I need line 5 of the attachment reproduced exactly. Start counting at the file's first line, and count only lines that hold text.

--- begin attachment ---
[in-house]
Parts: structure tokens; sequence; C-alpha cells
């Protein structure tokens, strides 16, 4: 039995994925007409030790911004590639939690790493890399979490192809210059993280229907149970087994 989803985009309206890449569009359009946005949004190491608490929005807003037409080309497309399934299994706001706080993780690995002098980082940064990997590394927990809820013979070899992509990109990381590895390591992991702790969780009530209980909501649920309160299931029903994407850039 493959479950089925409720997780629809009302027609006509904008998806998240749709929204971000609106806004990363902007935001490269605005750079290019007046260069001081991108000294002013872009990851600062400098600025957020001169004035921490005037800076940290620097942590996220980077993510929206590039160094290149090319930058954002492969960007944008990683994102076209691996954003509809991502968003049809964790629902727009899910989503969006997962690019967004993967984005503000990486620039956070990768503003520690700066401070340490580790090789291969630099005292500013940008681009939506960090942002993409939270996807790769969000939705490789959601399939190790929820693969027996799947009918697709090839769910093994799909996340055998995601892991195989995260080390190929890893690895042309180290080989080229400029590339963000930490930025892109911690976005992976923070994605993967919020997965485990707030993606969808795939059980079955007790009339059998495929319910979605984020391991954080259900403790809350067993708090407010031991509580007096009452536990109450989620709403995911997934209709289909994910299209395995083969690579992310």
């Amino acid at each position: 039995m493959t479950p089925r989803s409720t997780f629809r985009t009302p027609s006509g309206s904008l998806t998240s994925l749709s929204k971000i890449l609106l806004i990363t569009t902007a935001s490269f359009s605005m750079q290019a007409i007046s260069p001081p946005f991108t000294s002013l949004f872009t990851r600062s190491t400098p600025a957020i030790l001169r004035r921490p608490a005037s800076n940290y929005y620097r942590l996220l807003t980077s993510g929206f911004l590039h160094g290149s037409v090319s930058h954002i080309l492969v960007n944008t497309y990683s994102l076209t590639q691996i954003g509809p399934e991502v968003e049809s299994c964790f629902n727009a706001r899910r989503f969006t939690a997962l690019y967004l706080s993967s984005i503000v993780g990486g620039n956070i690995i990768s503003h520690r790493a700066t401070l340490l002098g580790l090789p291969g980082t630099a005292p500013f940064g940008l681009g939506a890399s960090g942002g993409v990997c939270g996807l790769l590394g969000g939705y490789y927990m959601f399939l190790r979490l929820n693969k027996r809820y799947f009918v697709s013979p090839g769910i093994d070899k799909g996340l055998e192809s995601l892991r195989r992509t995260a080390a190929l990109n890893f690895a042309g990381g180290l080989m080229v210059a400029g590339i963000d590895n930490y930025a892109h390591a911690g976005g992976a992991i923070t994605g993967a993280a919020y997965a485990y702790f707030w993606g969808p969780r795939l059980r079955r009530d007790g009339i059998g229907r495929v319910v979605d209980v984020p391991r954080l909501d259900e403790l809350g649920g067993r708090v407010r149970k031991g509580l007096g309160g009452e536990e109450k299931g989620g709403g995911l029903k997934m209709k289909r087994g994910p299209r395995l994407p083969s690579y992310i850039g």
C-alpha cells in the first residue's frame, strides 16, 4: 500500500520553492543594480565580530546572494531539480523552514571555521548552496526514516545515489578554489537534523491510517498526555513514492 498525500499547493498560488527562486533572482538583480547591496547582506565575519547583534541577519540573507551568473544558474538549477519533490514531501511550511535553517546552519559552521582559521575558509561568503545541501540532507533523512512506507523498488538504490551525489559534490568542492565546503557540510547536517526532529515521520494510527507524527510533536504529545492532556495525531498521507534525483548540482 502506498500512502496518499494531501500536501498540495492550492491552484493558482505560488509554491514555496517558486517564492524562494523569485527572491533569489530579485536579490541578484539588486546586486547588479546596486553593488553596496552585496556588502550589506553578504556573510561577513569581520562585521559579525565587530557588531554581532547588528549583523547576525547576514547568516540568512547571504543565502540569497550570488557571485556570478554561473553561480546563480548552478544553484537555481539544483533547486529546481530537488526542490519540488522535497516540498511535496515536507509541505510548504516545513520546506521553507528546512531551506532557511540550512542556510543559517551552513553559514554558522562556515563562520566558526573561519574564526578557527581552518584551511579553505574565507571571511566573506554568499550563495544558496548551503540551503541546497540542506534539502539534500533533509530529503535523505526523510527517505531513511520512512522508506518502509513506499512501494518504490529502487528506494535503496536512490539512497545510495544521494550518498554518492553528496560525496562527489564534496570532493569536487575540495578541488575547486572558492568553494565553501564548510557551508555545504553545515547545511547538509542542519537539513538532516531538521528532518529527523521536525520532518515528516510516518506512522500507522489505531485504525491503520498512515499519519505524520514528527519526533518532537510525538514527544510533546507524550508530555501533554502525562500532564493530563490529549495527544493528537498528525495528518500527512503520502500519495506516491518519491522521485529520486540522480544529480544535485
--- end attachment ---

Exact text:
C-alpha cells in the first residue's frame, strides 16, 4: 500500500520553492543594480565580530546572494531539480523552514571555521548552496526514516545515489578554489537534523491510517498526555513514492 498525500499547493498560488527562486533572482538583480547591496547582506565575519547583534541577519540573507551568473544558474538549477519533490514531501511550511535553517546552519559552521582559521575558509561568503545541501540532507533523512512506507523498488538504490551525489559534490568542492565546503557540510547536517526532529515521520494510527507524527510533536504529545492532556495525531498521507534525483548540482 502506498500512502496518499494531501500536501498540495492550492491552484493558482505560488509554491514555496517558486517564492524562494523569485527572491533569489530579485536579490541578484539588486546586486547588479546596486553593488553596496552585496556588502550589506553578504556573510561577513569581520562585521559579525565587530557588531554581532547588528549583523547576525547576514547568516540568512547571504543565502540569497550570488557571485556570478554561473553561480546563480548552478544553484537555481539544483533547486529546481530537488526542490519540488522535497516540498511535496515536507509541505510548504516545513520546506521553507528546512531551506532557511540550512542556510543559517551552513553559514554558522562556515563562520566558526573561519574564526578557527581552518584551511579553505574565507571571511566573506554568499550563495544558496548551503540551503541546497540542506534539502539534500533533509530529503535523505526523510527517505531513511520512512522508506518502509513506499512501494518504490529502487528506494535503496536512490539512497545510495544521494550518498554518492553528496560525496562527489564534496570532493569536487575540495578541488575547486572558492568553494565553501564548510557551508555545504553545515547545511547538509542542519537539513538532516531538521528532518529527523521536525520532518515528516510516518506512522500507522489505531485504525491503520498512515499519519505524520514528527519526533518532537510525538514527544510533546507524550508530555501533554502525562500532564493530563490529549495527544493528537498528525495528518500527512503520502500519495506516491518519491522521485529520486540522480544529480544535485